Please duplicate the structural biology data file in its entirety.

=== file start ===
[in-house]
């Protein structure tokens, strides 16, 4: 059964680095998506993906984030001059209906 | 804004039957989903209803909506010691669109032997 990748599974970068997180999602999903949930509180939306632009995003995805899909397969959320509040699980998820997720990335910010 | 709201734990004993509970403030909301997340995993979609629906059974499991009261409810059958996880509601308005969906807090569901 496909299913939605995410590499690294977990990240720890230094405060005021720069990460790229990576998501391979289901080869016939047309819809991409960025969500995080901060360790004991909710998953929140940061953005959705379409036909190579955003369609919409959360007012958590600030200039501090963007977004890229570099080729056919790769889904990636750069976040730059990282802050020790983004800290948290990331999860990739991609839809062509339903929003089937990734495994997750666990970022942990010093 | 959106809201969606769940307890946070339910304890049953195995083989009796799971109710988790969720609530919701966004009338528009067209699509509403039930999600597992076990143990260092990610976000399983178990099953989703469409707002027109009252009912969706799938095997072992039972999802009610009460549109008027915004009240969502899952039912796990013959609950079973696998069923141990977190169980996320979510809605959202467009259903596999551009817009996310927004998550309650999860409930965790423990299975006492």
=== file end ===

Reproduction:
[in-house]
């Protein structure tokens, strides 16, 4: 059964680095998506993906984030001059209906 | 804004039957989903209803909506010691669109032997 990748599974970068997180999602999903949930509180939306632009995003995805899909397969959320509040699980998820997720990335910010 | 709201734990004993509970403030909301997340995993979609629906059974499991009261409810059958996880509601308005969906807090569901 496909299913939605995410590499690294977990990240720890230094405060005021720069990460790229990576998501391979289901080869016939047309819809991409960025969500995080901060360790004991909710998953929140940061953005959705379409036909190579955003369609919409959360007012958590600030200039501090963007977004890229570099080729056919790769889904990636750069976040730059990282802050020790983004800290948290990331999860990739991609839809062509339903929003089937990734495994997750666990970022942990010093 | 959106809201969606769940307890946070339910304890049953195995083989009796799971109710988790969720609530919701966004009338528009067209699509509403039930999600597992076990143990260092990610976000399983178990099953989703469409707002027109009252009912969706799938095997072992039972999802009610009460549109008027915004009240969502899952039912796990013959609950079973696998069923141990977190169980996320979510809605959202467009259903596999551009817009996310927004998550309650999860409930965790423990299975006492």